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The Oak Fire, which burned about 20,000 acres west of Yosemite National Park last summer, was devastating to the region’s Native tribes, including the Southern Sierra Miwuk Nation. The tribe is headquartered in Mariposa, California, a small town in the foothills of the Sierra Nevada, near the national park.
“This really hit our community hard,” said Southern Sierra Miwuk Tribal Council member Tara Fouch-Moore. “We lost 127 households.”
The Oak Fire destroyed more than just property.
“These super fires burn so bright,” said Jazzmyn Gegere Brochini, the tribe’s cultural resource preservation manager. “The Oak Fire disintegrated absolutely everything in its path.”
Climate change caused by the burning of fossil fuels has partly exacerbated the frequency and intensity of wildfires. Such catastrophic fires have decimated culturally significant sites and treasures, raising questions about how best to protect them for the future.
This is a situation that the Miwuk of the southern Sierra have had to face.
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Gegere Brochini and Fouch-Moore said traditional plants like elderberry, deer grass and sedge used in indigenous cooking, medicine and basketry were destroyed by the oak fire – along with more physical structures permanent, such as the numerous grinding stations dug into the bedrock by ancestors.
The Miwuk people have used these indentations in rocks to grind traditional medicines and foods like acorns for thousands of years.
“And to think that something that has stood the test of time for millennia can be destroyed by a single fire, is a sign that something is changing and something devastating is happening,” Fouch said -Moore.
Cultural heritage and climate change closely linked
Indigenous communities have long understood that cultural heritage is more than historic buildings and museum objects.
“It’s also knowing how to find food and how to survive or create art,” Fouch-Moore said.
“This is how we coexist with the land and steward it,” said Aanthony Lerma, Southern Sierra Miwuk Stewardship Coordinator. “It’s the indigenous way of life.”
The tribe’s first-hand experience of the impact of climate change on cultural traditions has been compounded by displacement.
Yosemite Valley was once populated by indigenous peoples, particularly from the southern Sierra Miwuk. “In the mid-1800s, as Yosemite began to be ‘discovered’ by settlers, they began to drive out the native tribes,” said Cicely Muldoon, the superintendent of Yosemite National Park.
The federal government designated the area as a national park in 1890 to protect its natural treasures. But the cultural these did not fare very well: Muldoon said the few remaining Aboriginal houses were razed in 1969.
“It was the last permanent occupation of Yosemite’s original inhabitants still living on their ancestral lands,” she said.
Loss of place, loss of culture
The loss of their native lands was accompanied by the loss of their cultural heritage, such as the long tradition of wildfire management.
“One of the first things the government banned was cultural burning,” said Lerma, of southern Sierra Miwuk.
State authorities made this tribal practice of starting small fires illegal in 1850. The years of fire suppression that followed made wildfires worse.
“‘Smokey the Bear’ everywhere,” Fouch-Moore said. “And now our forests are overgrown and unhealthy. And they say, ‘Oh, wait, maybe we should let the Indians do their job.'”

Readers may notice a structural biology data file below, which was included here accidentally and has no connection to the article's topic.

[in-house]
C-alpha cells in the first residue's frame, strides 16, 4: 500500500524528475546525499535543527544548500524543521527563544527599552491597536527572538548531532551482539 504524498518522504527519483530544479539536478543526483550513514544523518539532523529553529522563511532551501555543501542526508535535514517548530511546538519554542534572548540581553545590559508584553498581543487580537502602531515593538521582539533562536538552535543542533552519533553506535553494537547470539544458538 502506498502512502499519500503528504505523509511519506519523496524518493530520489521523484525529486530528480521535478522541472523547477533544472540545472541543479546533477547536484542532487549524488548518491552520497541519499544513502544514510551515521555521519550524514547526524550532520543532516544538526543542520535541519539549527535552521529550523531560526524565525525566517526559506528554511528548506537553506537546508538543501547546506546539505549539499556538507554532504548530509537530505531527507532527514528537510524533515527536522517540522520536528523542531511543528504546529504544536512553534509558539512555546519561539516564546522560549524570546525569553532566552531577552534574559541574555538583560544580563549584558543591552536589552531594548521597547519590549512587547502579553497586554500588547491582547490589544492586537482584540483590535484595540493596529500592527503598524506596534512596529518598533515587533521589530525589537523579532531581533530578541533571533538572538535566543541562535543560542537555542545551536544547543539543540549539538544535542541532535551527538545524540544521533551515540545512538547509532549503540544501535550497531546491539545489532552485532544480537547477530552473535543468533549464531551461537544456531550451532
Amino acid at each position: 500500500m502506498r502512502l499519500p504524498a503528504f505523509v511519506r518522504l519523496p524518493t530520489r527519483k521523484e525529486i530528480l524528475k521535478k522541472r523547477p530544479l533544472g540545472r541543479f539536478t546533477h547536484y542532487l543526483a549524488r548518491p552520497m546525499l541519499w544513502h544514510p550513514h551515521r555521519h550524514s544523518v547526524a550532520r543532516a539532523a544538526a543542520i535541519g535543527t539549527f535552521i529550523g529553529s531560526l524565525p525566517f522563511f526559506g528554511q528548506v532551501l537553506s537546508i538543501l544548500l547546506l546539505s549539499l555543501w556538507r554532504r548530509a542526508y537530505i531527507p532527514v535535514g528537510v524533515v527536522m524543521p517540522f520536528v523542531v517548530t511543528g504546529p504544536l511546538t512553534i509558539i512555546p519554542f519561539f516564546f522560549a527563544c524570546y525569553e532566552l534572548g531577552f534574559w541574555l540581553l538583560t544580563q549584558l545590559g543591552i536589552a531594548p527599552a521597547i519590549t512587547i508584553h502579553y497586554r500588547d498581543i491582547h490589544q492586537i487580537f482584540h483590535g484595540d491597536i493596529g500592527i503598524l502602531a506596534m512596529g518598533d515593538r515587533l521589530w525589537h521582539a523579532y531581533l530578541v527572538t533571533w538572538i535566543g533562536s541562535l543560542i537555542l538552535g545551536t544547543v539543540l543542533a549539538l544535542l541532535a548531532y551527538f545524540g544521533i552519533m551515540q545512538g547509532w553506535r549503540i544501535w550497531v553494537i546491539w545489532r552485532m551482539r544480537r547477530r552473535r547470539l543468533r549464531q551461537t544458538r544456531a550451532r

In recent years, the National Park Service and the California Department of Forestry and Fire Protection (CAL FIRE) have begun working with indigenous communities to restore traditional burning to the lands.
Members of local tribes helped install prescribed burns in Yosemite National Park, among other forested areas. The process involves rubbing pieces of wood together to generate sparks instead of using modern drip torches.
“Tribal representatives help us identify and protect important cultural sites during a wildfire,” said Gregg Bratcher, deputy chief of CAL FIRE’s prescribed burn program. The agency worked with the Southern Sierra Miwuk and other tribes on cleanup efforts after last year’s Oak Fire. “We are working with them to ensure that these sites are not damaged by firefighting equipment or others,” he said.
Yosemite National Park via
Bratcher said his agency tries to build trust with tribal communities. Gegere Brochini of the Miwuk Nation said she is happy that state firefighters and other agencies are now actively engaging Indigenous people in cleaning up after wildfires. She helped with cleanup efforts after the Oak Fire. “I carried out a spot check of cultural resources to ensure that the remains of ancient villages were protected from bulldozers,” said Gegere Brochini. “Otherwise, they all doze off.”
But Tara Fouch-Moore said the removal of indigenous people from their lands makes it difficult for traditions such as cultural burning to develop, because out of context, these practices lose their meaning.
Southern Sierra Miwuk Nation
“Yes, we can share our songs despite climate change, and yes, we can learn to process acorns,” she said. “But it has to be global and integrated into the landscape to really understand.”
That’s why the Southern Sierra Miwuk Nation has worked for years with the National Park Service to rebuild Wahhoga, a tribal village once occupied by Yosemite Valley ancestors. “We’re building our umachas, which are bark houses. We’re building our rotunda and we’re going to have that space to hold our ceremonies and our cultural events,” Fouch-Moore said. She hopes the project will be completed in the next few years.
Fouch-Moore said Wahhoga would allow its people to tell their own story.
“This is how we preserve cultural heritage,” she said. “Making sure people still experience it.”